Walt Bogdanich

Walt Bogdanich (born October 10, 1950[1]) is an American investigative journalist and three-time recipient of the Pulitzer Prize.


Bogdanich graduated from the University of Wisconsin-Madison in 1975 with a degree in political science. He received a master's in journalism from Ohio State University in 1976.

Bogdanich is assistant editor for the New York Times Investigations Desk and an adjunct professor at the Columbia University Graduate School of Journalism. Before joining The Times in 2001, he was an investigative producer for 60 Minutes on CBS and for ABC News. Previously, he worked as an investigative reporter for The Wall Street Journal.

He is married to Stephanie Saul, a reporter for The New York Times who won a Pulitzer Prize winner for her work at Newsday.[2]


In 1988, while a reporter for The Wall Street Journal, Bogdanich won the Pulitzer Prize for Specialized Reporting for reporting about faulty testing in American medical laboratories. He shared with Mike Wallace the 1999 Gerald Loeb Award for Network and Large-Market Television for an "Investigative Piece on the International Pharmaceutical Industry."[3] In 2004, he won the George Polk Award, for National Reporting. In 2005, now a reporter at The New York Times, he won the Pulitzer Prize for National Reporting and the 2005 Gerald Loeb Award for Large Newspapers[4] for a series of reports about corporate cover-ups of fatal accidents at railway crossings. In 2008, Bogdanich and New York Times colleague Jake Hooker won the Pulitzer Prize for Investigative Reporting for reporting on toxic substances that were discovered in products imported from China.[5] Their reporting also won the 2008 Gerald Loeb Award for Large Newspapers.[6] Bogdanich received the Gerald Loeb Lifetime Achievement Award in 2010,[7] and shared another Gerald Loeb Award in 2017 for Images/Graphics/Interactives.[8]


  1. ^ Walt Bogdanich biography, nytimes.com. Retrieved on April 7, 2008
  2. ^ https://journalism.cc.stonybrook.edu/?page_id=1169
  3. ^ "The media bsuiness: reporting prizes are announced". The New York Times. May 26, 1999. Retrieved February 6, 2019.
  4. ^ "2005 Winners". UCLA Anderson School of Management. Archived from the original on December 16, 2005. Retrieved May 22, 2010 – via Internet Archive.
  5. ^ Kurtz, Howard (2008-04-08). "The Post Wins 6 Pulitzer Prizes". The Washington Post. Retrieved 2008-08-08.
  6. ^ N.Y. Times wins 3 Loeb Awards; Sloan gets his 7th, by Joseph Altman, Associated Press, Jun 30, 2008
  7. ^ Feinberg, Paul (2011-05-19). "2011 Gerald Loeb Award Finalists Announced; Finalists Represent the Best in Business and Financial Journalism". UCLA. Retrieved 2011-05-21.
  8. ^ "UCLA Anderson School of Management Announces 2017 Gerald Loeb Award Winners". UCLA Anderson School of Management. June 27, 2017. Retrieved January 31, 2019.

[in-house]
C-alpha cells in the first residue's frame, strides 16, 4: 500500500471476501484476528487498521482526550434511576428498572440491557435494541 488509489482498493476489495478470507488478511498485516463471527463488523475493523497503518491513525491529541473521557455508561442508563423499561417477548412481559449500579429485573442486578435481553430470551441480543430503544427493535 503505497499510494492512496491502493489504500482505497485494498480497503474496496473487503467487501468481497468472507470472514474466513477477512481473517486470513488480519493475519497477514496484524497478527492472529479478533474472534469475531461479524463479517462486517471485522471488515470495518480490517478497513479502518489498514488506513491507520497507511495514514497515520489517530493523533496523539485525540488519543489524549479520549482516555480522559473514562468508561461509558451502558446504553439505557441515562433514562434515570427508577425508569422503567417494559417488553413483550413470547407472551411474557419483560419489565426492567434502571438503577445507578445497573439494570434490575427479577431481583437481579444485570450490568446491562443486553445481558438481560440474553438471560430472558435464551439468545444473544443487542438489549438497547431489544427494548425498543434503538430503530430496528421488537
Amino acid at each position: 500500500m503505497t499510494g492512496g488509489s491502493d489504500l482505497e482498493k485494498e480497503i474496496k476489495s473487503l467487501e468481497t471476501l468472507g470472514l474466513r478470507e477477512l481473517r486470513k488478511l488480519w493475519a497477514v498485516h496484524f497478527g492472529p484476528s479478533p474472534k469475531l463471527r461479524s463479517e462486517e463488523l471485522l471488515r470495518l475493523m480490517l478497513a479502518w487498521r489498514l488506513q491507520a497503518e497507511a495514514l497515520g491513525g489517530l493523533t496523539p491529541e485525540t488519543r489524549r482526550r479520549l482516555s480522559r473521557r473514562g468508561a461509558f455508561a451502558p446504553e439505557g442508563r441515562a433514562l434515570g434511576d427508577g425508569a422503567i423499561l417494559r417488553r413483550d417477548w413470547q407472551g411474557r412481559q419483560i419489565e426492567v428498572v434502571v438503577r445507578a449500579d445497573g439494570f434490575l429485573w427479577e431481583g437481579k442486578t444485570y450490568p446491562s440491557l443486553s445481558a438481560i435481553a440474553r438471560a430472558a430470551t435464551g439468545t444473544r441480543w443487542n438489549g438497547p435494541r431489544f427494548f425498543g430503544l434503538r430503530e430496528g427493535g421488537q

External links

1988 Pulitzer Prize

The following are the Pulitzer Prizes for 1988.

2005 Pulitzer Prize

The Pulitzer Prizes for 2005 were announced on 2005-04-04.

2008 Chinese heparin adulteration

In March 2008, major recalls of heparin, a substance widely used as an injectable anticoagulant, were announced by the U.S. Food and Drug Administration (FDA) due to contamination of the raw heparin stock imported from China.

2008 Pulitzer Prize

The 2008 Pulitzer Prizes were announced on April 7, 2008, the 92nd annual awards.The Washington Post won six awards, second only to the seven won by The New York Times in 2002. Three organizations were awarded prizes for the first time: Reuters, Investor's Business Daily and the Concord Monitor. No prize was given for editorial writing.

Doug O'Neill

Douglas F. "Doug" O'Neill (May 24, 1968) is an American Thoroughbred horse trainer. He was born in Dearborn, Michigan, and resides in California, where he trained the 2012 Kentucky Derby and Preakness Stakes winner, I'll Have Another, and 2016 Kentucky Derby winner Nyquist. O'Neill and his family reside in Santa Monica, California.

Gerald Loeb Award winners for Images, Graphics, Interactives, and Visuals

The Gerald Loeb Award is given annually for multiple categories of business reporting. This category was first awarded as "Images/Visuals" in 2013–2015, and then as "Images/Graphics/Interactives" in 2016–2018.

Gerald Loeb Award winners for Large Newspapers

The Gerald Loeb Award is given annually for multiple categories of business reporting. The "Newspaper" category was awarded in 1958–1973. It was split into two categories beginning in 1974: "Small Newspapers" and "Large Newspapers". A thirdh category, "Medium Newspapers", was created in 1987. The small and medium newspaper awards were combined together as "Medium & Small Newspapers" in 2009–2012, and "Small & Medium Newspapers" in 2013–2014. The last year newspaper categories were awarded was 2014.

Gerald Loeb Award winners for Television

The Gerald Loeb Award is given annually for multiple categories of business reporting. The first television awards were given for "Network and Large-Market Television" (1997, 1999–2000), "Other TV Markets" (1997), and "Television" (2001–2002). Subsequent television awards were given in 2003–2011 and broken down into several different categories: "Television Long Form" (2003–2004), "Television Short Form" (2003–2004), "Television Deadline" (2005–2006), "Television Enterprise" (2006–2011), "Television Daily" (2007–2008), "Television Breaking News" (2009–2010).

Investigative Reporters and Editors

Investigative Reporters and Editors, Inc. (IRE) is a nonprofit organization that focuses on the quality of investigative reporting. Formed in 1975, it presents the IRE Awards and holds conferences and training classes for journalists. Its headquarters is in Columbia, Missouri, at the University of Missouri School of Journalism. The IRE Awards have categories in all different media.

Investigative journalism

Investigative journalism is a form of journalism in which reporters deeply investigate a single topic of interest, such as serious crimes, political corruption, or corporate wrongdoing. An investigative journalist may spend months or years researching and preparing a report. Practitioners sometimes use the terms "watchdog reporting" or "accountability reporting".

Most investigative journalism has traditionally been conducted by newspapers, wire services, and freelance journalists. With the decline in income through advertising, many traditional news services have struggled to fund investigative journalism, which is time-consuming and therefore expensive. Journalistic investigations are increasingly carried out by news organisations working together, even internationally (as in the case of the Panama Papers and Paradise Papers), or by organisations such as ProPublica, which have not operated previously as news publishers and which rely on the support of the public and benefactors to fund their work.